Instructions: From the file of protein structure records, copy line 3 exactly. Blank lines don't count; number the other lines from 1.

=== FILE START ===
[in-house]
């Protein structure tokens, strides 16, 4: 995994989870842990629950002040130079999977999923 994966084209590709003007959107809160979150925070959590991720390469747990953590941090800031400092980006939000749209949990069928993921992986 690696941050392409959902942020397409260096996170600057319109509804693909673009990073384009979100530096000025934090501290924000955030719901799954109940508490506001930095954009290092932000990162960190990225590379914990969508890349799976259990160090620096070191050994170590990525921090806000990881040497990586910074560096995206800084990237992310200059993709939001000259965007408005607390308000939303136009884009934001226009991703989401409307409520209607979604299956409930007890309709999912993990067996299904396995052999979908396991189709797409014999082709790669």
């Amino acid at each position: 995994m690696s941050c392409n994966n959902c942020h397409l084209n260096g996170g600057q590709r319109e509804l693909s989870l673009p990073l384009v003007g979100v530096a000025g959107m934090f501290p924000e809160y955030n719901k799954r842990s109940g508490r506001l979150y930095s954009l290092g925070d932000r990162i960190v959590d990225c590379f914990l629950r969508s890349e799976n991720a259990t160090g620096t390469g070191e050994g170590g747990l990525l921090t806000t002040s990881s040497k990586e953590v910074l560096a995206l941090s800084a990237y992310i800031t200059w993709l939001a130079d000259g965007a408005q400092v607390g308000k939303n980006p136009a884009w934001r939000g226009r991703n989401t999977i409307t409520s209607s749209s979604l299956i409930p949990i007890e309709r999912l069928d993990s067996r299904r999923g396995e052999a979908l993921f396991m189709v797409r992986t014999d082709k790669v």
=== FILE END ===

């Amino acid at each position: 995994m690696s941050c392409n994966n959902c942020h397409l084209n260096g996170g600057q590709r319109e509804l693909s989870l673009p990073l384009v003007g979100v530096a000025g959107m934090f501290p924000e809160y955030n719901k799954r842990s109940g508490r506001l979150y930095s954009l290092g925070d932000r990162i960190v959590d990225c590379f914990l629950r969508s890349e799976n991720a259990t160090g620096t390469g070191e050994g170590g747990l990525l921090t806000t002040s990881s040497k990586e953590v910074l560096a995206l941090s800084a990237y992310i800031t200059w993709l939001a130079d000259g965007a408005q400092v607390g308000k939303n980006p136009a884009w934001r939000g226009r991703n989401t999977i409307t409520s209607s749209s979604l299956i409930p949990i007890e309709r999912l069928d993990s067996r299904r999923g396995e052999a979908l993921f396991m189709v797409r992986t014999d082709k790669v």